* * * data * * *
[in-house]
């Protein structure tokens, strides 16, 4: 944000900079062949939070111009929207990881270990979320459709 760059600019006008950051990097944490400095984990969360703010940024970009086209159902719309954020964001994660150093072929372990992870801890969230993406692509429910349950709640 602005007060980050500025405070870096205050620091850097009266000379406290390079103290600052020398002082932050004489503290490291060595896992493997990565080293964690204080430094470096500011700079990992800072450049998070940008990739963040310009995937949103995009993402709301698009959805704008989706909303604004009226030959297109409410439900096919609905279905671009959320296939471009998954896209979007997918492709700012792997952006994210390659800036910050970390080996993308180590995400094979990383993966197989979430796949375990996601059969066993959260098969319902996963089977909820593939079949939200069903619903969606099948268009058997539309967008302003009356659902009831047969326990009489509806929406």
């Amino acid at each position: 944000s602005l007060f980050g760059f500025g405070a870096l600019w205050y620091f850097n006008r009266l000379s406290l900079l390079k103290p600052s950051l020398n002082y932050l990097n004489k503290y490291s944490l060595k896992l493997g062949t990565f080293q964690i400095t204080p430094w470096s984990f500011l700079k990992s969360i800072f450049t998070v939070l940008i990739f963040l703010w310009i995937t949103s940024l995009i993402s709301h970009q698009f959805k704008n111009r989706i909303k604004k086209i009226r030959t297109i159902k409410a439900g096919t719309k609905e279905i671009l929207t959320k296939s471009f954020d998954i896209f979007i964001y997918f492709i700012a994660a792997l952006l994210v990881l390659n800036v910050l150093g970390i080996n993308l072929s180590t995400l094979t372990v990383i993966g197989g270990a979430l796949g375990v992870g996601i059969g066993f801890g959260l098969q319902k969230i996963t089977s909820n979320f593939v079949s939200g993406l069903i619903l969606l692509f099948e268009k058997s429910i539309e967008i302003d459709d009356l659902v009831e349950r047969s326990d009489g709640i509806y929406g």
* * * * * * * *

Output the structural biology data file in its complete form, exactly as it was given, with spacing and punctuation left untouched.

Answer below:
[in-house]
């Protein structure tokens, strides 16, 4: 944000900079062949939070111009929207990881270990979320459709 760059600019006008950051990097944490400095984990969360703010940024970009086209159902719309954020964001994660150093072929372990992870801890969230993406692509429910349950709640 602005007060980050500025405070870096205050620091850097009266000379406290390079103290600052020398002082932050004489503290490291060595896992493997990565080293964690204080430094470096500011700079990992800072450049998070940008990739963040310009995937949103995009993402709301698009959805704008989706909303604004009226030959297109409410439900096919609905279905671009959320296939471009998954896209979007997918492709700012792997952006994210390659800036910050970390080996993308180590995400094979990383993966197989979430796949375990996601059969066993959260098969319902996963089977909820593939079949939200069903619903969606099948268009058997539309967008302003009356659902009831047969326990009489509806929406």
């Amino acid at each position: 944000s602005l007060f980050g760059f500025g405070a870096l600019w205050y620091f850097n006008r009266l000379s406290l900079l390079k103290p600052s950051l020398n002082y932050l990097n004489k503290y490291s944490l060595k896992l493997g062949t990565f080293q964690i400095t204080p430094w470096s984990f500011l700079k990992s969360i800072f450049t998070v939070l940008i990739f963040l703010w310009i995937t949103s940024l995009i993402s709301h970009q698009f959805k704008n111009r989706i909303k604004k086209i009226r030959t297109i159902k409410a439900g096919t719309k609905e279905i671009l929207t959320k296939s471009f954020d998954i896209f979007i964001y997918f492709i700012a994660a792997l952006l994210v990881l390659n800036v910050l150093g970390i080996n993308l072929s180590t995400l094979t372990v990383i993966g197989g270990a979430l796949g375990v992870g996601i059969g066993f801890g959260l098969q319902k969230i996963t089977s909820n979320f593939v079949s939200g993406l069903i619903l969606l692509f099948e268009k058997s429910i539309e967008i302003d459709d009356l659902v009831e349950r047969s326990d009489g709640i509806y929406g």